Only the center exists. The union of Mahakalah, the wrathful diety who is both a protector and an archetype in Tibetan Buddhist practice, and his Consort is a necessity to overcome the false duality, the illusion of life. He is shown here embracing his prajna transcendent wisdom in yab-yum father — mother. This is a representation of the male deity in sexual union with his female Consort.

It is a symbol of union and sexual polarity that is a central teaching in Tantric Buddhism. It is a primordial and mystical union of compassion and wisdom. As in Kabbalah, the masculine form is active and the feminine form is passive. It is an act of sexuality that changes the consciousness of mankind from a spiritual to a more materialistic level, which is the one we are living in now.

How can it be sin? How can we reach the resemblance to our Creator if we do not try to create? Sexuality is a door to creation. Both Mahakalah and his Consort have six arms, the number of creation in the Kabbalah. He is embracing her with his primary arms while his remaining arms radiate around him. His Consort is holding a skull cup in her upper left hand and wearing a crown. He is wearing a tiger skin tied beneath his stomach, garlands of severed heads and skulls, and a skull crown on each of his three heads. His hair is a towering inferno of stylized flames.

The two images, the sculpture and the still life, complement one another. Though different, they exist together in harmony. They are each mystical, spiritual and symbolic illustrating the connection between two diverse traditions.

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Their support, however, is on a materialistic level. The painting communicates the past into the present, continuing the "heritage" into the future. Is this not a Tree of Life in itself? It was, then, on traveling exhibition - including Connecticut, Oklahoma, Texas, and Florida — through January, Usual Suspects has had a long run! So, many incarnations. His suspects - four trees, and, in windows, a bird and an egg — link nature with ancient, classical history. D , circa late 2nd — 3rd century, was probably one of a pair intended to carry the soul of the recently departed from the earthly realm to that of the immortal in a ritual funerary and burial ceremony wherein the vessel would have been filled with liquid through the opening in its back with its tail serving as the spout.

Blending the naturalist with the more formal, its curvaceous body provides a striking contrast to its prominent angular crest, protruding ears, and long narrow beak. The egg is of modern times probably from India though its origins are uncertain. Called a "lingam," it is a representation of the Hindu deity, Shiva. A "Brahmanda" or "cosmic egg," it signifies that creation is effected by the union of "Prakriti" and "Purusha," the male and female powers of Nature. Or, via the magic of contradiction, is the egg simply one painted at Easter as part of the family Easter basket or Easter egg hunt tradition?

The large, ancient trees seem immortal, demanding reverence and respect.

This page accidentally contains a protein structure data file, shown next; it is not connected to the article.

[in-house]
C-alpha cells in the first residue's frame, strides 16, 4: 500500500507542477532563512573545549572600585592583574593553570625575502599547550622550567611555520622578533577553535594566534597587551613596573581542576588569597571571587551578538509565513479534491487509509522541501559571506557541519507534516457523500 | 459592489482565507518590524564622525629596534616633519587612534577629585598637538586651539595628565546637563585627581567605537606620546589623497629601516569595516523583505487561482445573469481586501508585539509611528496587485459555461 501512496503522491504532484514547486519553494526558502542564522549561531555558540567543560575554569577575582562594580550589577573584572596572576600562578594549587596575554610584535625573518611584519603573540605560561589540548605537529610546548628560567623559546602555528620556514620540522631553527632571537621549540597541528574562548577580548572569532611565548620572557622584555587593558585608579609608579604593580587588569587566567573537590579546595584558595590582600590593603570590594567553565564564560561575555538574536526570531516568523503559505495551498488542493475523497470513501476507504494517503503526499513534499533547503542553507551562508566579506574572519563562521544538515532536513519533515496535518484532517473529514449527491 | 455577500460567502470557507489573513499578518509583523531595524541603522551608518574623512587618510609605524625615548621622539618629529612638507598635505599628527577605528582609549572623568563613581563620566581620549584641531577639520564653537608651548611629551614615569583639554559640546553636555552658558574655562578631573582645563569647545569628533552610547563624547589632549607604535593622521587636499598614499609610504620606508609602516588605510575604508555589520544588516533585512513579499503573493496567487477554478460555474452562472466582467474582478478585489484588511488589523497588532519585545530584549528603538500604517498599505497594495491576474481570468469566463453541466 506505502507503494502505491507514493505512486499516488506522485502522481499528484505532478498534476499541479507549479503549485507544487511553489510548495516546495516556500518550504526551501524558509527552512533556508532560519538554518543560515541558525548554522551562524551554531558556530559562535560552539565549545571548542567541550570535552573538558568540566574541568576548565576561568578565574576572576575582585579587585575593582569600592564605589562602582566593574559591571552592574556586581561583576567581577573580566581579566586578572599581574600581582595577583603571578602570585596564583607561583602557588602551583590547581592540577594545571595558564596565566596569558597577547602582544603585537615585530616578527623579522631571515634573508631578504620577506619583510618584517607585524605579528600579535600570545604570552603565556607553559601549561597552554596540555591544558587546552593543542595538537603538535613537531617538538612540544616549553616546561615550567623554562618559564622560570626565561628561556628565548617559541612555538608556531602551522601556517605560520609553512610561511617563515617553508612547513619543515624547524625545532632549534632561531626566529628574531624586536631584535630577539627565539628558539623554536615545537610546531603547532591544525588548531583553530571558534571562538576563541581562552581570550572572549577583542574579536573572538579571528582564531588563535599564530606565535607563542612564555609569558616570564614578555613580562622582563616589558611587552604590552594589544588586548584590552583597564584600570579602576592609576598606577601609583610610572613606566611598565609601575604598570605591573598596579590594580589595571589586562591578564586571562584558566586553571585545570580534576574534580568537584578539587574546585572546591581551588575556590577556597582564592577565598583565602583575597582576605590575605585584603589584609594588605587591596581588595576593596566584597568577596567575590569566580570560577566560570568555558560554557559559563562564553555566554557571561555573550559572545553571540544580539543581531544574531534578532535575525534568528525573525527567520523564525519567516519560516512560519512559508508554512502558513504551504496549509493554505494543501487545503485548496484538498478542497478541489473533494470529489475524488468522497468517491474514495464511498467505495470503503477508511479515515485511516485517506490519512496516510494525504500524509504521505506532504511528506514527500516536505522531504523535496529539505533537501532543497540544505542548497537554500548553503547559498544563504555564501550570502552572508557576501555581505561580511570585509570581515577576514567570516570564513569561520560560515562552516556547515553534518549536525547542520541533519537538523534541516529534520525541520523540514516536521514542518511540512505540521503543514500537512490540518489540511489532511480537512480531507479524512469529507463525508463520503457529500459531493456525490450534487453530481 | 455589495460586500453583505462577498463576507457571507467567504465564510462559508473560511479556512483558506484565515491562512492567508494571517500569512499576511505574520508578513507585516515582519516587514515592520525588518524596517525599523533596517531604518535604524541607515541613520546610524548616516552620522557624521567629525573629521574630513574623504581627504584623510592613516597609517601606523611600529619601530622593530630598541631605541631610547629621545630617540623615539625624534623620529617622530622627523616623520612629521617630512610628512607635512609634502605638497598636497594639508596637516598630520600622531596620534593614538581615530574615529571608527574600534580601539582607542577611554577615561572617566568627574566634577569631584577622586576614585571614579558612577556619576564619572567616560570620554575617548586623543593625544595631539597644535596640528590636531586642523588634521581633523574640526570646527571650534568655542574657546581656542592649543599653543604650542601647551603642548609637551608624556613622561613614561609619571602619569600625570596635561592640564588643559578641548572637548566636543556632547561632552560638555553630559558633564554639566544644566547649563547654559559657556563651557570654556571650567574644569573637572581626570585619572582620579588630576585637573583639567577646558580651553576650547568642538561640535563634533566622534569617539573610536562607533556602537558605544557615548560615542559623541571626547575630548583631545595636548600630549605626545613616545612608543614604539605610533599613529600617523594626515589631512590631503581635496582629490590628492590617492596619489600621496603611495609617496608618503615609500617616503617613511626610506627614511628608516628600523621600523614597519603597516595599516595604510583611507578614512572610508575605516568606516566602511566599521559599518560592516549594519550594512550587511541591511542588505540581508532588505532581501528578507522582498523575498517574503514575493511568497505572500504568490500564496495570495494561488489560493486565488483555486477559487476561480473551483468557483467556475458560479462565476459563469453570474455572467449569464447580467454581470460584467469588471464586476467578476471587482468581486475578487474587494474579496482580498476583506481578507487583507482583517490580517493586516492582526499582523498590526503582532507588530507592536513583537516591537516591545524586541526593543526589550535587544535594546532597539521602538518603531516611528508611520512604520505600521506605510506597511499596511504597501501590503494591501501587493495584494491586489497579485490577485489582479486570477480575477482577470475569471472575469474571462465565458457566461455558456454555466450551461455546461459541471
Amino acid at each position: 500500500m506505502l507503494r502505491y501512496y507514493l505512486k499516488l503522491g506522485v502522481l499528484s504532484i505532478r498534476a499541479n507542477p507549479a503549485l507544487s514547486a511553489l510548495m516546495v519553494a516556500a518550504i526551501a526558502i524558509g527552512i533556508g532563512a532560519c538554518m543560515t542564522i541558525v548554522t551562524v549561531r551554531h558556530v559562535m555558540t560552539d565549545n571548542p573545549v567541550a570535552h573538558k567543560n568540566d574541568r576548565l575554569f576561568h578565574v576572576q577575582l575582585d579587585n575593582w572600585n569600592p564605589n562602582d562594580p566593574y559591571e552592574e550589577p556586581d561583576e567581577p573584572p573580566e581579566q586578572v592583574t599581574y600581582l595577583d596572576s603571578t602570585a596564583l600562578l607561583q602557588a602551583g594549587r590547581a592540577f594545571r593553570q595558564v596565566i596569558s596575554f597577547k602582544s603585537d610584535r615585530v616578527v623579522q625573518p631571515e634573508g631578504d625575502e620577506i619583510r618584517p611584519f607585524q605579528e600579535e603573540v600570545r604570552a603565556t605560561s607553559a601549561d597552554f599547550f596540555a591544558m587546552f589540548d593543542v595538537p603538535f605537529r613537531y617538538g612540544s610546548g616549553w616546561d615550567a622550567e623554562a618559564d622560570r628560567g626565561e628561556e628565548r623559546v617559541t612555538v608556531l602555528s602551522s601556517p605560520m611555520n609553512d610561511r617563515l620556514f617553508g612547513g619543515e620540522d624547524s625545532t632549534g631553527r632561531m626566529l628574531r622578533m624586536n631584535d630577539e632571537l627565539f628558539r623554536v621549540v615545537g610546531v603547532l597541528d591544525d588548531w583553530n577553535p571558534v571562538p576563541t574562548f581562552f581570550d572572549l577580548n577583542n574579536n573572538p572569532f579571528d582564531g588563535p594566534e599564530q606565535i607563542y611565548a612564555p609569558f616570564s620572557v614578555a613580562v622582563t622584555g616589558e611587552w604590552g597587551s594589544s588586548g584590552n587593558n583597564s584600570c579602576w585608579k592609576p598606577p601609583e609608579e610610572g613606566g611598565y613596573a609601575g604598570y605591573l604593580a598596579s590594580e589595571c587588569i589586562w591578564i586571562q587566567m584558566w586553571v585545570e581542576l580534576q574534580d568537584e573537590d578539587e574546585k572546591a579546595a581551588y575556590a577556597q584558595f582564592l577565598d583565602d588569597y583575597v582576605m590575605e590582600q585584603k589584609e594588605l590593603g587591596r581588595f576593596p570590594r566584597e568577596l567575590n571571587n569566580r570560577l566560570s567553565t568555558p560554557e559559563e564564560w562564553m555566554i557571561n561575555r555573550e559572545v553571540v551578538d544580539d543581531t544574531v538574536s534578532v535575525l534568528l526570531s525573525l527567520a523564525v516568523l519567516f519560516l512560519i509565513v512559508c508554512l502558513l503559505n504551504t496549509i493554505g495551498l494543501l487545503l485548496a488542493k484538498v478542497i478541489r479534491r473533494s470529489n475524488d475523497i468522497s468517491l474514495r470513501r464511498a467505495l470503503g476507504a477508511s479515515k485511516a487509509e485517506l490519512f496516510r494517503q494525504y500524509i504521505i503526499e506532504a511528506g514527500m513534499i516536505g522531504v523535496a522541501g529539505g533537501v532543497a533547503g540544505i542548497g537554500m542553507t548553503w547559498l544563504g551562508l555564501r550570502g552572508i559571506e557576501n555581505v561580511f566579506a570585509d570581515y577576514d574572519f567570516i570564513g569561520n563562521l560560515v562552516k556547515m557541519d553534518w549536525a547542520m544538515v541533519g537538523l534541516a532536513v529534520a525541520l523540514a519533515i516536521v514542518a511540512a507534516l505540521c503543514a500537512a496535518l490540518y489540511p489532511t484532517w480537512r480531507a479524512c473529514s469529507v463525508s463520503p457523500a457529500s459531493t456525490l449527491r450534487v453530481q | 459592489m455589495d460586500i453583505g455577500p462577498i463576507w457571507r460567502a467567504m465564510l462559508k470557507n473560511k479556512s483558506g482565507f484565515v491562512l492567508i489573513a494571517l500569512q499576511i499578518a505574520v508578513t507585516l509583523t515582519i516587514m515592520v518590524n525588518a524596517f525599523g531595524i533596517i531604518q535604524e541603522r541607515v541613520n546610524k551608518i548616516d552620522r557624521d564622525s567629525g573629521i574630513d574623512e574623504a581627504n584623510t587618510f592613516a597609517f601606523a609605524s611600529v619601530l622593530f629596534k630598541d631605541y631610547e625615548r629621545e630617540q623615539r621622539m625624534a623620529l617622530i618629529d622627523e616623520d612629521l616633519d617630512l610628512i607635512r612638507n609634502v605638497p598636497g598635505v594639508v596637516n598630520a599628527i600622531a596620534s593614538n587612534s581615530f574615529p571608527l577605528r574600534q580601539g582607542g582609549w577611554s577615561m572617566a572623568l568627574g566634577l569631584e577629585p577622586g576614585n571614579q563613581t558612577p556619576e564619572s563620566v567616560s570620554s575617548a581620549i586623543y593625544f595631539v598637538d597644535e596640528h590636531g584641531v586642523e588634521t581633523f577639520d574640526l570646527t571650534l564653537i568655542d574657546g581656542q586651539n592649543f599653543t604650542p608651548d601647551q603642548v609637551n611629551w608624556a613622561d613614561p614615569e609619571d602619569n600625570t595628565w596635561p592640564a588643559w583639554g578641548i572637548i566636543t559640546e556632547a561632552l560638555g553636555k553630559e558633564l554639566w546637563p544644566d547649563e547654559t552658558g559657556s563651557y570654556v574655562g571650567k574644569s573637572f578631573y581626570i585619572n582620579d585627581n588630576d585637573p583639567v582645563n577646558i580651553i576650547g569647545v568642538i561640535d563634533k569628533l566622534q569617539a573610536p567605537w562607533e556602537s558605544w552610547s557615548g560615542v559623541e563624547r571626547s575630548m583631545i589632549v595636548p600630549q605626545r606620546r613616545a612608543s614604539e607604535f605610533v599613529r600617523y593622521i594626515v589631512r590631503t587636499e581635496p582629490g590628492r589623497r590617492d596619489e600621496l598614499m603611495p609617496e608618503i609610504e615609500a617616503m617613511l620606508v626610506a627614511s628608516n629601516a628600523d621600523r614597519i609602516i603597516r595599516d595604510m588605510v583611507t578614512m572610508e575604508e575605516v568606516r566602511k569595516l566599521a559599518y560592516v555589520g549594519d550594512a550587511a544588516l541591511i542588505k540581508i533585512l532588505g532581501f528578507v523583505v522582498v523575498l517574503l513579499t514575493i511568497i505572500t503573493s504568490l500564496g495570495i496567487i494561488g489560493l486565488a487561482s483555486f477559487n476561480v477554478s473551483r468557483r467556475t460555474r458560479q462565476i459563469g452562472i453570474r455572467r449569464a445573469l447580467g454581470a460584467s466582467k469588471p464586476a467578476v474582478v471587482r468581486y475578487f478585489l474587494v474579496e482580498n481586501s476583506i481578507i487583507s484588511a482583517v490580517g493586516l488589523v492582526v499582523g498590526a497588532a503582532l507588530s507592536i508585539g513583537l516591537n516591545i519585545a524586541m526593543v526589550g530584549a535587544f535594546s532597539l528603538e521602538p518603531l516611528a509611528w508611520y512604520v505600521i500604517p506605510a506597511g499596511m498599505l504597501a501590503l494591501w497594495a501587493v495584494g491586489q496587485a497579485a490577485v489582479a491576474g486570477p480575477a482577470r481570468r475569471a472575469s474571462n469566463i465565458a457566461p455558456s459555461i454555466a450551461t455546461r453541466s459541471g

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They bare huge crops of seeds, populating huge forests with their offspring. Their shadows mark their territory on the surrounding grass and on each other. Many cultures have created their own myths around them, for instance some early people believed the spirits of their ancestors lived in trees.

This is similar to the Korean myth where the spirits of women who died in childbirth were thought to inhabit trees. The meticulously built and detailed stone wall while not one of the Usual Suspects ties them together like a ribbon on a gift package. It unites them West to East and North to South. Constructed of stones ranging in color from shades of blue, white, red, to earth tones, the boundary it creates provides the illusion of separating the blue sky above from the grass covering the earth below, when in fact it wraps them together.

The wall becomes not a line of demarcation but one of creation. Artistic license encourages the artist to seek meaning in disparate objects, to seek unity in the magic of contradiction, to link the past with the present. He — or she — opens the door for each of us to see, for see we do whatever it may be. It is the action which is important, the seeing, not the interpreting. It is this which creates that unity in diversity which Bismuth is seeking.

There are signposts in our lives, images — sometimes iconic, other times spiritual or material — given to us to inspire us to think and see differently. Although the connection between the lion of Korea and the horses of Bedford appears nebulous, the former being spiritual, the latter material and physical, it is nevertheless there.

One is protector. The other is protected. In Buddhism, lions, considered the kings of the animal kingdom, are protectors of dharma, the basic principles of cosmic or individual existence, of divine law. Here in Signposts! You will note that it has the shape of a dog. Depicted in white or blue coloration with turquoise manes and bodies dotted with orange, it is often found supporting the thrones of buddhas and bodhisattvas and at the entrance to monasteries and shrines. This sculpture, titled "The Lion of Korea," is carved of wood with pigmented decoration.